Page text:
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  • Writer's pictureRosanne Knorr

Home Exchange: Pros & Cons

For years, when friends said they’d just done a home exchange in some exotic place, I’d respond that I’d love to go there but… “I couldn’t have a stranger in my home.” Funny, now I’m the one doing it and getting that response!

Trading homes has both benefits and pitfalls. But the actual pitfalls tend toward practical time and travel issues not a trashed home. At least not if you use common sense.


Affordable Travel. Lodging is usually the major travel expense. Even flights abroad can often be managed by adept timing and search engines. But hotel or apartment stays can add thousands in cost. Even Air B&B is not free!

Living Locally. Whether a free-standing house, apartment, or condo, you settle into an area that becomes your home away from home. The host(ess) leaves information on the area, personal recommendations, and they may even have ensured that you will be welcomed by the neighbors. It’s a treat to try on a new lifestyle for size in a foreign country. That doesn’t happen in a hotel.

International Connections. One of you is likely to be arriving as the other is leaving so sometimes your paths cross. Some exchangees have become friends over the years. Even if you don’t actually “meet” your hosts, you may meet their relatives or neighbors at the location.

Freebie Transportation (Optional). Vehicle exchanges with the home are a choice that can cut out car rental. I don’t do it. (My insurer discourages it and I feel uncomfortable driving someone else’s car anyway.) I did, however, enjoy the free bike in Copenhagen that my hosts left for me; that and the handy bus and metro systems got me everywhere I wanted to go.

Second Home Advantage. Those with second homes are less fussy about exchanging them as a host. They are a major advantage if you are seeking a non-reciprocal exchange with ‘points’ that some services use for barter. They are easier to schedule since the owner doesn’t have to literally exchange for your location at the same time.

Inside Information. Most home exchange hosts (and you can tell from the reviews) are hospitable, provide local maps, and insider tips from the best cafes to local events and personalized information to fit your interests.


Time-Consuming Arrangements. I enjoy the dreaming and exploring the choice of destinations and homes. Good thing because home exchange does involve the nitty-gritty of finding homes that fit your requirements based on size, location, and availability.

Matching Destinations & Schedules. Working people and families fit in travel during vacations or school holidays.) That puts them (and those who exchange with them) at a disadvantage since the schedules have to match. Those with flexible schedules--as host(ess) or guest—have an easier time of it. Even then, a reciprocal exchange requires that you each want to go where the other is; however, home exchange services with ‘point’ systems allow you to use those so you live in their apartment in Paris while they go to New York and the New Yorkers head to Los Angeles.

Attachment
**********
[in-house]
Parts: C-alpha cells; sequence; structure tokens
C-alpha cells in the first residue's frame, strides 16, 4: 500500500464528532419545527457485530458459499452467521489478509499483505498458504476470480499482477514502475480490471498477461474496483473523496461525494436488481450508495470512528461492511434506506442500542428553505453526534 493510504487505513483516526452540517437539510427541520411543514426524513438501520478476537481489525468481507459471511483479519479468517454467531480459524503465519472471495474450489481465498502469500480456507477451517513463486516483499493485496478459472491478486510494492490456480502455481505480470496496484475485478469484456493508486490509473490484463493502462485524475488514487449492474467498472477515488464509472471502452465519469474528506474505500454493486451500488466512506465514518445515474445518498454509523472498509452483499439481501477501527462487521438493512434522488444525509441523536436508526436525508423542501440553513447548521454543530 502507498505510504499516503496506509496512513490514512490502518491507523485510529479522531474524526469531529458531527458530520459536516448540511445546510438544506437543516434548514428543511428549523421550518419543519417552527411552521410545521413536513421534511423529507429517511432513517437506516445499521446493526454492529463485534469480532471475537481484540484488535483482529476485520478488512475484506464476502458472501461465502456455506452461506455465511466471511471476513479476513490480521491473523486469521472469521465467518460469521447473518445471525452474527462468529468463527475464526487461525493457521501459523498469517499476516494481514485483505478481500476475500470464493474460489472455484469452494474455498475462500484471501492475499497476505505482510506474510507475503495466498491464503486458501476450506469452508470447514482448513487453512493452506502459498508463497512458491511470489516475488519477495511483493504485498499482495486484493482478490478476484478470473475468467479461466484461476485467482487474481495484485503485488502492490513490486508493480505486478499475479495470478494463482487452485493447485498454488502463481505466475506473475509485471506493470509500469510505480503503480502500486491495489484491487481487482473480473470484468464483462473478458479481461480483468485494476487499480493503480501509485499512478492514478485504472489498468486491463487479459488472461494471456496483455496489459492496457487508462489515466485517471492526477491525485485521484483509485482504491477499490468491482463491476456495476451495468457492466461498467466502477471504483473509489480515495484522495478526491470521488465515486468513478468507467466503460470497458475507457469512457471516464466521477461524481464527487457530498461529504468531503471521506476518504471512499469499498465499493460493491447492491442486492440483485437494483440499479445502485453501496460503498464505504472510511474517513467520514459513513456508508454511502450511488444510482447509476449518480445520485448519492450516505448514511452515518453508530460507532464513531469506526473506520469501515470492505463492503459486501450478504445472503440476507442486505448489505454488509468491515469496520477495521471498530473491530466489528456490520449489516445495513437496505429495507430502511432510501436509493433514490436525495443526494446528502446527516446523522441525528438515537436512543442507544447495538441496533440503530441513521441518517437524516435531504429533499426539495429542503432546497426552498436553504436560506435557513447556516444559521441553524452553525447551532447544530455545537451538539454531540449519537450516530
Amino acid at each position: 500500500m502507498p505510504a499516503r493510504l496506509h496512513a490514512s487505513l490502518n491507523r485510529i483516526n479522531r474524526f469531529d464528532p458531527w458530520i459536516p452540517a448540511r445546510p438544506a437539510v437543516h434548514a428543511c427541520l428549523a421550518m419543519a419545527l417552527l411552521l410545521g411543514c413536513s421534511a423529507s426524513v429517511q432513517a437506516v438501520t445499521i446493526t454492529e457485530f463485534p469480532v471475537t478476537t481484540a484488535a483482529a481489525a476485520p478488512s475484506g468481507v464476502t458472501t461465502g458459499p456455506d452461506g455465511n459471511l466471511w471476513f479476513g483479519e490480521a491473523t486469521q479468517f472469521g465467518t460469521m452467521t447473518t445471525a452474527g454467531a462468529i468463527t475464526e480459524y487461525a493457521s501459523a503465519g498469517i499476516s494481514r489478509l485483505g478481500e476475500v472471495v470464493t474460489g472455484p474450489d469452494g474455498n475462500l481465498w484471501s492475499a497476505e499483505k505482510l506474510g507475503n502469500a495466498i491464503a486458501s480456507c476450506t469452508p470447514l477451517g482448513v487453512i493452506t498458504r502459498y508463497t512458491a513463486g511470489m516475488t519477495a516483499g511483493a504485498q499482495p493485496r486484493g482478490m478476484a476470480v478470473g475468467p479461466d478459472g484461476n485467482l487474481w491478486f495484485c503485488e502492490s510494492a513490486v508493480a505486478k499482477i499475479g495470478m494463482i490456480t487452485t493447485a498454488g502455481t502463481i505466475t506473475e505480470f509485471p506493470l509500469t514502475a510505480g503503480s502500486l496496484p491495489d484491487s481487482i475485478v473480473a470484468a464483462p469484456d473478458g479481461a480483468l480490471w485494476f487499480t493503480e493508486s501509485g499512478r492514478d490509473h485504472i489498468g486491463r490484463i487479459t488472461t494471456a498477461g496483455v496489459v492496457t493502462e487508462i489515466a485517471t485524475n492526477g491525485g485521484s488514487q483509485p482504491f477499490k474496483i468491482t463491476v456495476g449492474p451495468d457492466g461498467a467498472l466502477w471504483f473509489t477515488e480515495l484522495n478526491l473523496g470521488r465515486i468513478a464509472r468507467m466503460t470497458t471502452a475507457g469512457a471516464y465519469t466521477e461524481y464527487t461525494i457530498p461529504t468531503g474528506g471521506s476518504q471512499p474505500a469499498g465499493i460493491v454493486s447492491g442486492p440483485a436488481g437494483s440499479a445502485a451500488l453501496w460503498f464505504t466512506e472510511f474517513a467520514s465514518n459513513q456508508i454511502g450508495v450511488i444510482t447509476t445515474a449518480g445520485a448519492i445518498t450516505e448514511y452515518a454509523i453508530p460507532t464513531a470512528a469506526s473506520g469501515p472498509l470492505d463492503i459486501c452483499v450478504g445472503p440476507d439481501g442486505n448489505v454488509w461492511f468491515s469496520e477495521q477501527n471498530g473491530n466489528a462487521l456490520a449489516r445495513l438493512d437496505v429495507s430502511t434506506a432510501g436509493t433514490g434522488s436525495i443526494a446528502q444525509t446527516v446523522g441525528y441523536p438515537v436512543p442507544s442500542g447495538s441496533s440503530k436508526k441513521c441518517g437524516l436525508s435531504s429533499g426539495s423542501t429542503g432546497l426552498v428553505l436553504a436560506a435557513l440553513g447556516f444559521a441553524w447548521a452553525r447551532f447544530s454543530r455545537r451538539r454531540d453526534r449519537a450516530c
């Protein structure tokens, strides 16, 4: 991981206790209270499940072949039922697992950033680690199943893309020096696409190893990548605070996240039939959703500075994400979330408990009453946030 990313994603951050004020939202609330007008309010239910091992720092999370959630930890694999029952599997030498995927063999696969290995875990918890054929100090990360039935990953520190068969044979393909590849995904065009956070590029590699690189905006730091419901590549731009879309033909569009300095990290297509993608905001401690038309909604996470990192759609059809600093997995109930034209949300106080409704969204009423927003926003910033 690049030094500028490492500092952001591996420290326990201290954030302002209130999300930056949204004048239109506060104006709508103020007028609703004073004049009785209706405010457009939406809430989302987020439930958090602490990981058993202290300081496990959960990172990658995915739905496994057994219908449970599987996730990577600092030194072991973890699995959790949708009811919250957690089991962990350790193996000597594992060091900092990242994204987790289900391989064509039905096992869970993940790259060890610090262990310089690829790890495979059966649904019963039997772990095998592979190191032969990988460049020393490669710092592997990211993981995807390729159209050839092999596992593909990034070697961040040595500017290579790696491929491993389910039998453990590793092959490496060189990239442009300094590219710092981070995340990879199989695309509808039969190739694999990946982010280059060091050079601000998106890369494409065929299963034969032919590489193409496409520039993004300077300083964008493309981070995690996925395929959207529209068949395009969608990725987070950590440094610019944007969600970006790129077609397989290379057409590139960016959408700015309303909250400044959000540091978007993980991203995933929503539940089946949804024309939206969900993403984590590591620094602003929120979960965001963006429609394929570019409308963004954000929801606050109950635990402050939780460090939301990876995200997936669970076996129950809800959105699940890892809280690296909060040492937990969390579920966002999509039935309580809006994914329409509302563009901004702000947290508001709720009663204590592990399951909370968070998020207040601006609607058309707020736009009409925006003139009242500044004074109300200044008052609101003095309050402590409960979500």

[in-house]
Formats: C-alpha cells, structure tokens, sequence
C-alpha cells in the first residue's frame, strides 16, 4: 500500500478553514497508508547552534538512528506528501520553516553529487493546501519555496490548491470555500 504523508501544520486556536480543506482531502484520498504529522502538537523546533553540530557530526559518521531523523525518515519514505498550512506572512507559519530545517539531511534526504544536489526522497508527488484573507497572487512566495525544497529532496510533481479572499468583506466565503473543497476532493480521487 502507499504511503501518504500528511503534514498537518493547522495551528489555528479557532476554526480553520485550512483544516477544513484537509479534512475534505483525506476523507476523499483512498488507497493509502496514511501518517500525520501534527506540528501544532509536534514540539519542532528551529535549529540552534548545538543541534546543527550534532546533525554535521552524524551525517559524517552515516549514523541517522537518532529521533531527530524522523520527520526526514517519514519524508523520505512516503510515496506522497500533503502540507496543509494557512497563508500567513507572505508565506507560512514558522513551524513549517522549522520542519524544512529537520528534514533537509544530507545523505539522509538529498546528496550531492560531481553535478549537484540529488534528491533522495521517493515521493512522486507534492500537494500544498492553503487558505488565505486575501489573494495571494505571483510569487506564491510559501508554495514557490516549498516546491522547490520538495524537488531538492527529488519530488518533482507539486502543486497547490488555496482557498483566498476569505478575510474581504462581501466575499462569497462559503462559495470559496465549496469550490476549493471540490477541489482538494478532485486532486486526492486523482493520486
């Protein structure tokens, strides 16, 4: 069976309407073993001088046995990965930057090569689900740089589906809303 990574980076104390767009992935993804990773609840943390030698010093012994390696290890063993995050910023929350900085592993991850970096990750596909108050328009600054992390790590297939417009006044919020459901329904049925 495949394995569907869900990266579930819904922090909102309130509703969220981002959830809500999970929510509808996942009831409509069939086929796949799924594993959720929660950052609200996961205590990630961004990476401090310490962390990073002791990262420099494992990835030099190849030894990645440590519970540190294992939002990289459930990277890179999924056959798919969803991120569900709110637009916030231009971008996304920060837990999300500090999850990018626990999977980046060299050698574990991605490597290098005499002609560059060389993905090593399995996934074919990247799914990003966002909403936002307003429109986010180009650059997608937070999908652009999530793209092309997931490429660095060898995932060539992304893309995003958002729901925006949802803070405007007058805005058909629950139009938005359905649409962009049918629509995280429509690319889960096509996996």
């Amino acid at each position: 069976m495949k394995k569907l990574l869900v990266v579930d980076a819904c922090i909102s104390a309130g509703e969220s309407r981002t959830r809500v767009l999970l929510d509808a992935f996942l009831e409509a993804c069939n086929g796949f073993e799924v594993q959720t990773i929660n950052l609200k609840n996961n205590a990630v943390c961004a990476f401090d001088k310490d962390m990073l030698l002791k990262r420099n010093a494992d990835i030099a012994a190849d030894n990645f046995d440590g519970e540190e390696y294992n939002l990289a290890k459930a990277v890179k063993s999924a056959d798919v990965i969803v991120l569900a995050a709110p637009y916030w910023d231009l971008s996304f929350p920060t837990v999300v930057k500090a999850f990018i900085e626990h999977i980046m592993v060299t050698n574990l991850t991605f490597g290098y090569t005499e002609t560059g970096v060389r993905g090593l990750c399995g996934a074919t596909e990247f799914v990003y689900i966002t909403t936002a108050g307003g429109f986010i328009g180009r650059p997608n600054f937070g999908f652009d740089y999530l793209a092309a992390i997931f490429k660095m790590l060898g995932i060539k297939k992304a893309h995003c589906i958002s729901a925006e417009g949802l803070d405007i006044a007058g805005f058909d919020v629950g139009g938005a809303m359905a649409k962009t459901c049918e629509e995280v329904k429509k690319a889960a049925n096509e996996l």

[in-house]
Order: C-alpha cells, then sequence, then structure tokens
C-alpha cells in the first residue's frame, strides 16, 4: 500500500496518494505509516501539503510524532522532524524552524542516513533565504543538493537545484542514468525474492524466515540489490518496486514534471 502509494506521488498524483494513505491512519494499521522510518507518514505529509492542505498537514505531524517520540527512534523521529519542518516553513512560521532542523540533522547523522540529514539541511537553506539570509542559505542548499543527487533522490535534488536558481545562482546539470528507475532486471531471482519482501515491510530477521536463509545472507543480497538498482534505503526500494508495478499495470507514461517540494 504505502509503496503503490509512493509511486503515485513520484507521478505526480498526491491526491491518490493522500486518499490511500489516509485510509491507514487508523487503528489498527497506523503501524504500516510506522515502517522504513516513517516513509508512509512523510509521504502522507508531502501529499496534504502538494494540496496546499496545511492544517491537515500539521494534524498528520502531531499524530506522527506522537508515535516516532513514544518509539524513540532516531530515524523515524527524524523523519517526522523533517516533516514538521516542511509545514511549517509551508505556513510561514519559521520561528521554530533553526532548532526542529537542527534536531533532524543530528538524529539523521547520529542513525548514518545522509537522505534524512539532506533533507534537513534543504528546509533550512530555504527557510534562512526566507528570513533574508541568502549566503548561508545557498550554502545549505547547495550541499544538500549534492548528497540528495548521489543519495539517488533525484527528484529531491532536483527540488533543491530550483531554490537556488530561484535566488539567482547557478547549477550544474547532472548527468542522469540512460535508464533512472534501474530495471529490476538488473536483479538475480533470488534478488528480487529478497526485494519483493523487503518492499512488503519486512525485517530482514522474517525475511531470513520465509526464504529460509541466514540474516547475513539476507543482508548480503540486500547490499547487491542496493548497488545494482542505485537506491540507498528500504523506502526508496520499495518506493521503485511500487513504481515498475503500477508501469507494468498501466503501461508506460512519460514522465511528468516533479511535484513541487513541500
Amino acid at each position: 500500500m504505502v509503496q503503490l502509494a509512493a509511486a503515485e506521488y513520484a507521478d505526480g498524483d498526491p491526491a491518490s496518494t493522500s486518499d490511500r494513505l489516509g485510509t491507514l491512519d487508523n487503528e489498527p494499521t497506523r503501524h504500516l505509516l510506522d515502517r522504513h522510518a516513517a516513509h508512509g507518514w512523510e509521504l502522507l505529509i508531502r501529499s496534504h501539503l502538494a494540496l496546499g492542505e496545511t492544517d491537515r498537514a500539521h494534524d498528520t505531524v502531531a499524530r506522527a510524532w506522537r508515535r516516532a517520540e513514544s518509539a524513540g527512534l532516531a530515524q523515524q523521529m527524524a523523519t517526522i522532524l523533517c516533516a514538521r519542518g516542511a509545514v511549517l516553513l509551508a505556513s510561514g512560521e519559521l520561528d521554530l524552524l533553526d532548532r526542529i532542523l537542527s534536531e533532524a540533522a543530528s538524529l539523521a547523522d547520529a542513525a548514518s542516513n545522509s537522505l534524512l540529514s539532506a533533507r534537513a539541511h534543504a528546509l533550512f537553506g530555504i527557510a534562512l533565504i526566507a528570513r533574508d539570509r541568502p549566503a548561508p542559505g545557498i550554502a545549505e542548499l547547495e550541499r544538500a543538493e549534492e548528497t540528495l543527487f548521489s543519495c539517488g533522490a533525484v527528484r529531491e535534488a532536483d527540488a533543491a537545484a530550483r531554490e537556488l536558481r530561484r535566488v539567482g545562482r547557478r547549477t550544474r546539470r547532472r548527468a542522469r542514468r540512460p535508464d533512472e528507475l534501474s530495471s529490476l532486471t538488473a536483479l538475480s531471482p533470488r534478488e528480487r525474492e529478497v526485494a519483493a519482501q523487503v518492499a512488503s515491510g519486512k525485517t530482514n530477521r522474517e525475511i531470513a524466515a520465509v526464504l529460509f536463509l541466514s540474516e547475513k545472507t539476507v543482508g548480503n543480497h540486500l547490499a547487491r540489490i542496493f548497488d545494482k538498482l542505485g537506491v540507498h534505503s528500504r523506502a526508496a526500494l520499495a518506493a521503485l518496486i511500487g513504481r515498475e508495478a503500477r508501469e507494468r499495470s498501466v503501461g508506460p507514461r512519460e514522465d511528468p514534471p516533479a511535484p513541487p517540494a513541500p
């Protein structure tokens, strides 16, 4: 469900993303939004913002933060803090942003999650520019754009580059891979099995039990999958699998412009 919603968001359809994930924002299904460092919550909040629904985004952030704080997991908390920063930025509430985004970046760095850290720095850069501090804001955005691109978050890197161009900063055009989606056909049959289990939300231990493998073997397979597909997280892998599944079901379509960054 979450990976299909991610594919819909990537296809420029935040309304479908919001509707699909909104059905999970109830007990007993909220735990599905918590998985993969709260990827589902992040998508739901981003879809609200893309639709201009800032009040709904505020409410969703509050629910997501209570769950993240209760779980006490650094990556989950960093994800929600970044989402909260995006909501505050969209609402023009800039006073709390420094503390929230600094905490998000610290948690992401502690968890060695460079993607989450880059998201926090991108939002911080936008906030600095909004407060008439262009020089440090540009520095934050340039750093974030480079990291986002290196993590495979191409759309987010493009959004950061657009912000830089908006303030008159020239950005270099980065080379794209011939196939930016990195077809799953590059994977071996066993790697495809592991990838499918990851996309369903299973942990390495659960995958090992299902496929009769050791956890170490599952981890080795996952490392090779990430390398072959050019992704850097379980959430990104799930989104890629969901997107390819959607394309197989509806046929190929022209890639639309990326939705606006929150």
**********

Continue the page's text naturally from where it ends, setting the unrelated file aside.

Pre- and Post Cleaning. You’re saving money and spending time. Setting up your home then coming back to washing sheets and restoring your personal belongings to their rightful home is not as easy as flying off to a hotel or Air BnB where you show up, leave, and return with just your suitcase to empty.

Finally, the Bugaboo: “It’s My Home.” I spent years saying that until I asked myself if material things were more important than the experience of travel. I discovered that chances are nothing horrible will happen if you follow basic rules: Use a reputable home exchange service that verifies the person is who they say they are. Check reviews on the site for the home you plan to visit as well as reviews on how the potential exchangee treated the homes they visited. Email back ‘n forth, then ‘visit’ on Skype or other face-to-face app. It makes a huge difference when you see a smiling face on the other end and realize you like that person and look forward to meeting them! But if you still feel uncomfortable, trust your instincts. Nix it and find another exchange.

Bottom Line: To feel extra confident, store away personal and financial papers, important jewelry, personal computer, or anything else that you don’t want to leave. For me, it meant filling a few boxes that go into a lockable cabinet for the duration. Exchanging your home is just one more option for affordable travel. It's interesting to meet new friends and immerse yourself in a community. Often that extra effort is well worth it.

Happy memories from a three-week Copenhagen exchange!

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